Whilst making all the effort to visit a holiday destination, thousands of miles away, why would anyone not want to learn anything about the history of the place? Being a ‘Culture Vulture’ for an evening is a great way to have a quick history lesson and a great conversation starter about your trip, especially to those who you want to impress.
Having walked past the Barbados Garrison in Hastings a number of times (on our way to The Boatyard) we found out that there were tours being offered around this fascinating place. We decided to spend an evening learning, looking around and exercising (yes, that part is important) by taking in the night tour with the Barbados Garrison Historical Consortium.
The Garrison Night Tour is a unique and these guys are the only tour operators that do this. As there are a few surprises by a certain local celebrity Sergeant, we are not going to give the game away. Instead we are going to take you through our experience, leaving out the shocks!
First of all we did not book this and instead just turned up on a whim, we did go prepared wearing a pair of trainers, for the 2.5 KM walk. We are glad we made the effort as meeting our guides at the George Washington House at 6.45pm (which is in the back corner of the racecourse turn by the Garrison and walk the road/car park for about 400 meters to the road junction) they both seemed friendly and jolly. We each paid our dues of $30 Barbados and were invited to wait for more intrepid adventurers to join us.
Whilst we waited we could wander the grounds around the House, visiting the gardens and seeing the bats flying around, as the sun went down as it was starting to get late.
At about 7pm there were about 16 in our group and we were all introduced to our 2 guides for the evening. Then the exercise began, the walk/talk commenced. From this point on, we had facts, stories and history thrown at us – all of which was welcome information that made us want to know more.
We started by going to the far end of the car park by the house and had a fascinating 5 minute lecture about British soldiers being scared to be stationed in Barbados! We were shown how this was rectified with tunnels and then allowed to walk a length of tunnel, about 100 meters. As we went the tour guides helpfully explained how they were built and what is going on with the restoration of them today.
Out the other side, popping up right by the old house we then started our walking tour. After some theatrics outside we were ushered across the road and along the line of houses by the Racecourse. We were told about the use of the buildings and why there are so many old cannons around the racecourse, all great bits of information.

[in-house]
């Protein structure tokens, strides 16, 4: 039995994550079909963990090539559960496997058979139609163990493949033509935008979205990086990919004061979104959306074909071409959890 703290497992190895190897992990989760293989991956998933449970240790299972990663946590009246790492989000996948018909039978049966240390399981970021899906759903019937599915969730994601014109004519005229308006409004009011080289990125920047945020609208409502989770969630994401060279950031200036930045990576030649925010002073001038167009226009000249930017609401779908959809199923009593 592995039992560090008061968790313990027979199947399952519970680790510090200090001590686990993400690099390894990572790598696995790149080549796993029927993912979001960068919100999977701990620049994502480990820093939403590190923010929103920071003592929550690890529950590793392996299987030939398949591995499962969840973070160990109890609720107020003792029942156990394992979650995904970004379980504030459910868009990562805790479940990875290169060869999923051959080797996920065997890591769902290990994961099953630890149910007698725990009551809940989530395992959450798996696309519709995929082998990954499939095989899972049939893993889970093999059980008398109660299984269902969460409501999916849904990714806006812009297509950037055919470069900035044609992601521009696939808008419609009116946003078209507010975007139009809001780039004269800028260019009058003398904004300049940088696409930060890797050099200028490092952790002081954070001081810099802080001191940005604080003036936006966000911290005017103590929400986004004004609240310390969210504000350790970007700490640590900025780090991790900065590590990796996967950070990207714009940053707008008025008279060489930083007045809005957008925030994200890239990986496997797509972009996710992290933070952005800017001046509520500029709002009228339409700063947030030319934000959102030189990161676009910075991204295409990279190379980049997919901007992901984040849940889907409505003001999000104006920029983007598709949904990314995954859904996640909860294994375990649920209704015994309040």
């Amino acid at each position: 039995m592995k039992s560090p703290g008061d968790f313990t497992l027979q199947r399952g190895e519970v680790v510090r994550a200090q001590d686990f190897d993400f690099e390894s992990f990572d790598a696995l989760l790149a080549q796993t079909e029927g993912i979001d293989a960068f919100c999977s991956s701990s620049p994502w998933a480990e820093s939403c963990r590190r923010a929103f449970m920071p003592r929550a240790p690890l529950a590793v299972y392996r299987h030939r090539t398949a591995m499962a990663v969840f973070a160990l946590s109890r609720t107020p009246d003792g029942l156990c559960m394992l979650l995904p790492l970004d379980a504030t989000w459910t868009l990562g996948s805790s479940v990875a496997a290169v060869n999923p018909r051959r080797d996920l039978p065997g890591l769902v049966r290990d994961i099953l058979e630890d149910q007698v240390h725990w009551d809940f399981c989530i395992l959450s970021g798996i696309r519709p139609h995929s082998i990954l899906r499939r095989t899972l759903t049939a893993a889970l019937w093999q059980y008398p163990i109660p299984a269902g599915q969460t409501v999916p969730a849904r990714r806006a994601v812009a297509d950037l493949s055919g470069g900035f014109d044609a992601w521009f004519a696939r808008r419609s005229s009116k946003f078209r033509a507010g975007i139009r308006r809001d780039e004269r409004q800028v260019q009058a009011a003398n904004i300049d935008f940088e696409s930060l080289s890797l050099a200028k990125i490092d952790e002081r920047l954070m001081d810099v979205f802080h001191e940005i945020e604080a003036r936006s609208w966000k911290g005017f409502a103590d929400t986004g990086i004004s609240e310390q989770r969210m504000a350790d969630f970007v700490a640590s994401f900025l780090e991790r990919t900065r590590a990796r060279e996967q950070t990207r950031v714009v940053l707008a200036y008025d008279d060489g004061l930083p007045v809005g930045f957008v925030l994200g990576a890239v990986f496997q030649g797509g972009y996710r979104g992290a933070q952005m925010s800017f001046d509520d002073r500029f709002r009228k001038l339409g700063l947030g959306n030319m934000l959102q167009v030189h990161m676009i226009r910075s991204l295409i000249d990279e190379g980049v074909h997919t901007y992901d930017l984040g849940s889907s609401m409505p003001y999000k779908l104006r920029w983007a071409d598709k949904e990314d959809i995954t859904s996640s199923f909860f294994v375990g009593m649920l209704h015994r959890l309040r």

Our guides made sure that we had some stories of blood and gore, before being told how a pair of duellers made history on the parade ground, which is now all part of the races just across the road from the Garrison itself. Once we were contemplating the sure bravery of one man, we were instructed to cross the road and the trek continued.
Around the side of the Garrison down the steep road, we were told about its history from a far. We even got to meet a pair of patrolling soldiers, who were just as interested in us as we were their building. Moving on, we made our way along the coast, being filled in on local history on a more one to one basis by our guides. One of the great parts were that the guides clearly loved their jobs, their interactions with the group as we walked was superb. More historic facts and things pointed out kept us all entertained before we hit our next target.
Getting all the way along to the Hilton hotel, seeing the dedicated Turtle patrol people dotted about before we had another member of the team meet us. We learnt more stories about the island, locals and folk lore tales about losing fingers and the love of gold. The guides were handing out water and allowing our legs a small recovery as the story unfolded by our newest guide.
When the story was done and the comeuppance of the people involved was revealed, we carried on around to the military cemetery, where we inadvertently ruined one of the tours jokes by jumping the gun. Another performance was given and a story told by the resident ghost, keeping us entertained before we moved off again with stories of Carlisle Bay. A quick history of the battles that occurred there before the old cook and stores house were visited then the original road to the Garrison was taken, where there were some ‘barrel’ full of laughs to be had.
A visit at the back of the Garrison, more historic facts pointed out and then the restored, impressive building, now home to the Barbados Light and Power Co. pretty much finished off the tour.
Our final trek across the road, up the hill and back into the safety of George Washington House finished the tour at about 9.30pm.
The tour was a great way to see the parts of Barbados, with some context from our experts that we would never probably have found or experienced without them.
Our thanks go to our guides, both are hard working individuals who’s passion for the restoration and retention of the history around Hastings is truly to be admired.